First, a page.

The Louisiana state House voted Tuesday 66-27 to keep a ban against certain types of sodomy.
As The Times-Picayune reported Wednesday, though Louisiana’s anti-sodomy law was declared unconstitutional by the U.S. Supreme Court in 2003, the state’s legislature has been unwilling to officially remove the statute from the books.
A state House committee approved legislation that would remove the ban and allowed it to pass onto the House floor by a vote of 9-6 last week. However, the Christian Louisiana Family Forum, a conservative lobbying group, fought the striking of the sodomy ban.
The group sent a letter to every lawmaker, urging a vote against the bill to end the ban. They argued that teens would be less protected from sexual predators if the sodomy ban were lifted. The Family Forum also argued that passage of the measure would put public health at risk.
“Louisiana’s anti-sodomy statute is consistent with the values of Louisiana residents who consider this behavior to be dangerous, unhealthy and immoral,” the Family Forum’s letter to legislators said.
Rep. Patricia Haynes Smith (D), who sponsored the bill to remove the sodomy ban, asserted during floor debate that her proposal merely seeks to repeal a statute that is already unconstitutional.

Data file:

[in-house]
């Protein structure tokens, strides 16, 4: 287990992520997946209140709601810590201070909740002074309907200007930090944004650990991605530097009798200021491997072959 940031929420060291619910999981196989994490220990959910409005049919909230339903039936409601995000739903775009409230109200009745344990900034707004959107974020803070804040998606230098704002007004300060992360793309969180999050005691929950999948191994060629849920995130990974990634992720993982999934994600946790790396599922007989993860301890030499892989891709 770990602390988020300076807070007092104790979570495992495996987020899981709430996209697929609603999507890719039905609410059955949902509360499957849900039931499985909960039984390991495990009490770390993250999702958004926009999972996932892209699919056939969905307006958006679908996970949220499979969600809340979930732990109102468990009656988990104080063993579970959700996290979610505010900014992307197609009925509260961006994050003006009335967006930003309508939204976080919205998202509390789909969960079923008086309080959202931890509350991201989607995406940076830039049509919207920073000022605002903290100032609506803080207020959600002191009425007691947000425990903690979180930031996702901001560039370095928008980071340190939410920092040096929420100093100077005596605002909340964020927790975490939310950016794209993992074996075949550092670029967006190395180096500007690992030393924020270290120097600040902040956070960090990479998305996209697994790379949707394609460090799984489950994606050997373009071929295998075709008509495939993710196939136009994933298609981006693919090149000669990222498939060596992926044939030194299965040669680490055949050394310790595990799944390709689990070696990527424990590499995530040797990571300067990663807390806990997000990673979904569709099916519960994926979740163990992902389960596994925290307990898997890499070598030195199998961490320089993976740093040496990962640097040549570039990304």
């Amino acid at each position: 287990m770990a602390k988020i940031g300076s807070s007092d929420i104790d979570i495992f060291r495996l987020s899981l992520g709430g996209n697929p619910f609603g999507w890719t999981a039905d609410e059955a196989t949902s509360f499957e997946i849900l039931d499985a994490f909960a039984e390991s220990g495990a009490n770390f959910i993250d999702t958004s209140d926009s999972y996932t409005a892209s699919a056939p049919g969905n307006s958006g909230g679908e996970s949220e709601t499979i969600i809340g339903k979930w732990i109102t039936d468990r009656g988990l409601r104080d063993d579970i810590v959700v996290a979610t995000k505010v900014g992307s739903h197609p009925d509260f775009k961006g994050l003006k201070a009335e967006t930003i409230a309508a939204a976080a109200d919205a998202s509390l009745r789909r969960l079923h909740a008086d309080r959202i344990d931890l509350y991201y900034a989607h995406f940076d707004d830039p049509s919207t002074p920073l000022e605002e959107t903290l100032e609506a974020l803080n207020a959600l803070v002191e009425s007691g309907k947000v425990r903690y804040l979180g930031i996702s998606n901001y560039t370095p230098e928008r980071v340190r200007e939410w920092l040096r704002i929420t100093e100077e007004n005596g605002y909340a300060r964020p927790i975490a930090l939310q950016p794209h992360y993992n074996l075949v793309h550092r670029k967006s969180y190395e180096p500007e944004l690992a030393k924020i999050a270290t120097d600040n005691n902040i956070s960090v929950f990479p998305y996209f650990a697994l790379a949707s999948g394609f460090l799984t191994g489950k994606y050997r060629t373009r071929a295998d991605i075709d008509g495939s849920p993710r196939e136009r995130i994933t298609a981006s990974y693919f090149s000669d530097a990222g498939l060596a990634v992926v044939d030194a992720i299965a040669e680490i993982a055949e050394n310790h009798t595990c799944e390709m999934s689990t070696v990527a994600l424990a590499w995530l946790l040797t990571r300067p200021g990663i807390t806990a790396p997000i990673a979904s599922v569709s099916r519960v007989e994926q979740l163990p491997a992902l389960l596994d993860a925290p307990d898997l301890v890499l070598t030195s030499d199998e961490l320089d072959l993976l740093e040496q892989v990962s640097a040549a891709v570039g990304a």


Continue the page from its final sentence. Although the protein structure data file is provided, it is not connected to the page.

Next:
“I never thought it would pass, but I thought it would do better,” Smith said. “Some of the folks who voted to get it out of committee voted against it on the floor.”
The anti-sodomy law received national attention last summer when East Baton Rouge Parish Sheriffs’ Deputies utilized the statute to arrest men who agreed to have sex with undercover male law enforcement officers. The District Attorney refused to prosecute the men, and the pressure of intense criticism resulted in Sheriff Sid Gautreaux’s decision to apologize for the arrests. According to several lawmakers, both the D.A. and Gautreaux’s office supported the bill to lift the sodomy ban.